With nearly 19 million reported residents, in the greater Los Angeles area, it is no-doubt a sprawling US city that features many important structures and affluent neighborhoods. The damage and impact in a city such as this make it a likely target. The city’s massive sprawl makes a 1 kt bomb much less impactful since populations are less dense than that in other cities such as NYC. Some of LA’s neighborhoods which are densely populated would see great destruction.

A strategically dropped 15-kiloton nuclear bomb could kill over 105,000 people In Los Angeles injuring over 170,000 more.

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San Francisco

Due to the proximity of residents and the city's landscape, projections for San Francisco remain low. Though death and injury will impact any neighborhood or suburb, this city has the least combined casualties than the others.

If a fireball hit San Francisco's Mission District, it would not affect the Golden Gate Bridge. Two of the city's important landmarks—the Ferry Building and Fisherman's Wharf—would remain standing.

Washington, DC

In Washington, DC, the capital of the country, the consequences of a nuclear war will be dire. This is especially true because it hosts one of the most important buildings in the world, the White House. Beyond lives lost and injuries, the destruction to our nation’s capital buildings and political infrastructure would be massive, creating a social standstill like we’ve never known. While a 1kt detonation could kill around 900, injuring 18,000, a 15-kiloton nuclear detonation could kill upwards of 75,000 people and injuring over 161,000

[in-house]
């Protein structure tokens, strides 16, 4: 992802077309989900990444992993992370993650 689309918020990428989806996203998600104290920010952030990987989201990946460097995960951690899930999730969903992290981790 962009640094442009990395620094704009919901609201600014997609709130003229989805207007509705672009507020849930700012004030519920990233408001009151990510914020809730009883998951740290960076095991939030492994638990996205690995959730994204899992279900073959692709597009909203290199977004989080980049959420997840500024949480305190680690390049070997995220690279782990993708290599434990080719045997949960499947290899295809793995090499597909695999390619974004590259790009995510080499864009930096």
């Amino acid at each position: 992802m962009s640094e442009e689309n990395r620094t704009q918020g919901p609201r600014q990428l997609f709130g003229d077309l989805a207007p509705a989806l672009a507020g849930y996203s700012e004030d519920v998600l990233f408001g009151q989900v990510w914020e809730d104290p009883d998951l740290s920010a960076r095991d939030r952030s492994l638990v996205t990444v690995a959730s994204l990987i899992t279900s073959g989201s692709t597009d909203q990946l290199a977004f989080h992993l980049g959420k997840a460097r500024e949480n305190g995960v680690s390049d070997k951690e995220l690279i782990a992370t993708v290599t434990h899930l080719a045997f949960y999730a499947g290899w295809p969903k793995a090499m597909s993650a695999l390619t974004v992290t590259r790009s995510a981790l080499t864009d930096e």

Any nuclear explosion over the National Mall would most likely shield the Pentagon and Ronald Reagan Airport from thermal radiation. Unfortunately, the air blast could be lethal enough to destroy the White House and the Washington Monument.


The potential risk and damage of a nuclear attack on the United States' most populous cities is a terrifying and catastrophic scenario that we must acknowledge, even if the chance of a nuclear war is highly unlikely.

Because the consequences of such an event would be devastating, causing widespread destruction, loss of life, and long-term environmental contamination, it is crucial for us to understand the gravity of this threat and take appropriate steps to ensure our safety and preparedness.